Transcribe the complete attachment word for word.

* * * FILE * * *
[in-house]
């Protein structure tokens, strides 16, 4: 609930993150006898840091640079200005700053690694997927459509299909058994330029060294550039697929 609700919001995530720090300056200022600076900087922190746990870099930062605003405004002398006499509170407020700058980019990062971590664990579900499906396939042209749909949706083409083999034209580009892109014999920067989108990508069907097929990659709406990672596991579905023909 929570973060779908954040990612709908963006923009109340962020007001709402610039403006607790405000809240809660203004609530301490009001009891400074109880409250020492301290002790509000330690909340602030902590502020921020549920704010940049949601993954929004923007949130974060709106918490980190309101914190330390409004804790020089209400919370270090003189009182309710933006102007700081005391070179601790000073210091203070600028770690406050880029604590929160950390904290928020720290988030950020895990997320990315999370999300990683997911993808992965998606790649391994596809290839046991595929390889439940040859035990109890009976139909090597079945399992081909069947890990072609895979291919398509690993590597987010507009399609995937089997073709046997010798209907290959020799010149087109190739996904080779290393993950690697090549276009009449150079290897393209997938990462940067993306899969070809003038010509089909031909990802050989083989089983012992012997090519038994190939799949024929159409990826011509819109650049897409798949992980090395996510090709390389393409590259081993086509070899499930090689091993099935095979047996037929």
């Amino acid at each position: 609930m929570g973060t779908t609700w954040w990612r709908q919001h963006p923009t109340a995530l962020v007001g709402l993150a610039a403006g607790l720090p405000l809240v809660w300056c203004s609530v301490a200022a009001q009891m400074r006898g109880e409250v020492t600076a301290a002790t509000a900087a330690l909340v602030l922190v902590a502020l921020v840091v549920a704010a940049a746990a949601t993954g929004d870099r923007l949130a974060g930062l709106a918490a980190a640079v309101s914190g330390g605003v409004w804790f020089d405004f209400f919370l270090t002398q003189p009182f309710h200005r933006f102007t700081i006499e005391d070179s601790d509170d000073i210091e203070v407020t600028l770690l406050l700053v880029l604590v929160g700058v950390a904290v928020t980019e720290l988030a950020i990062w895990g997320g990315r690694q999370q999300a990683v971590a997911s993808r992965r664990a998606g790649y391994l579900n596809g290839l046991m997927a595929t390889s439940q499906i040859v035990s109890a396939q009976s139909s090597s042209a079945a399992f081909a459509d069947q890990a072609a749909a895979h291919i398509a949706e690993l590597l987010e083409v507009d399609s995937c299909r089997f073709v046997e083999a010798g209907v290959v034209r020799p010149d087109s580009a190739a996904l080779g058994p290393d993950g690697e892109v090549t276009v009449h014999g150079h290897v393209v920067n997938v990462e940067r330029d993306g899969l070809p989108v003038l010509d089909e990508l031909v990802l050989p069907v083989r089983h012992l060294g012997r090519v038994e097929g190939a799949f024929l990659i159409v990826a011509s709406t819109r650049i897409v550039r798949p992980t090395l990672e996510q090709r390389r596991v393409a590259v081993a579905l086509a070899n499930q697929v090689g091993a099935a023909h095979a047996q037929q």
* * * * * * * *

[in-house]
């Protein structure tokens, strides 16, 4: 609930993150006898840091640079200005700053690694997927459509299909058994330029060294550039697929 609700919001995530720090300056200022600076900087922190746990870099930062605003405004002398006499509170407020700058980019990062971590664990579900499906396939042209749909949706083409083999034209580009892109014999920067989108990508069907097929990659709406990672596991579905023909 929570973060779908954040990612709908963006923009109340962020007001709402610039403006607790405000809240809660203004609530301490009001009891400074109880409250020492301290002790509000330690909340602030902590502020921020549920704010940049949601993954929004923007949130974060709106918490980190309101914190330390409004804790020089209400919370270090003189009182309710933006102007700081005391070179601790000073210091203070600028770690406050880029604590929160950390904290928020720290988030950020895990997320990315999370999300990683997911993808992965998606790649391994596809290839046991595929390889439940040859035990109890009976139909090597079945399992081909069947890990072609895979291919398509690993590597987010507009399609995937089997073709046997010798209907290959020799010149087109190739996904080779290393993950690697090549276009009449150079290897393209997938990462940067993306899969070809003038010509089909031909990802050989083989089983012992012997090519038994190939799949024929159409990826011509819109650049897409798949992980090395996510090709390389393409590259081993086509070899499930090689091993099935095979047996037929």
């Amino acid at each position: 609930m929570g973060t779908t609700w954040w990612r709908q919001h963006p923009t109340a995530l962020v007001g709402l993150a610039a403006g607790l720090p405000l809240v809660w300056c203004s609530v301490a200022a009001q009891m400074r006898g109880e409250v020492t600076a301290a002790t509000a900087a330690l909340v602030l922190v902590a502020l921020v840091v549920a704010a940049a746990a949601t993954g929004d870099r923007l949130a974060g930062l709106a918490a980190a640079v309101s914190g330390g605003v409004w804790f020089d405004f209400f919370l270090t002398q003189p009182f309710h200005r933006f102007t700081i006499e005391d070179s601790d509170d000073i210091e203070v407020t600028l770690l406050l700053v880029l604590v929160g700058v950390a904290v928020t980019e720290l988030a950020i990062w895990g997320g990315r690694q999370q999300a990683v971590a997911s993808r992965r664990a998606g790649y391994l579900n596809g290839l046991m997927a595929t390889s439940q499906i040859v035990s109890a396939q009976s139909s090597s042209a079945a399992f081909a459509d069947q890990a072609a749909a895979h291919i398509a949706e690993l590597l987010e083409v507009d399609s995937c299909r089997f073709v046997e083999a010798g209907v290959v034209r020799p010149d087109s580009a190739a996904l080779g058994p290393d993950g690697e892109v090549t276009v009449h014999g150079h290897v393209v920067n997938v990462e940067r330029d993306g899969l070809p989108v003038l010509d089909e990508l031909v990802l050989p069907v083989r089983h012992l060294g012997r090519v038994e097929g190939a799949f024929l990659i159409v990826a011509s709406t819109r650049i897409v550039r798949p992980t090395l990672e996510q090709r390389r596991v393409a590259v081993a579905l086509a070899n499930q697929v090689g091993a099935a023909h095979a047996q037929q």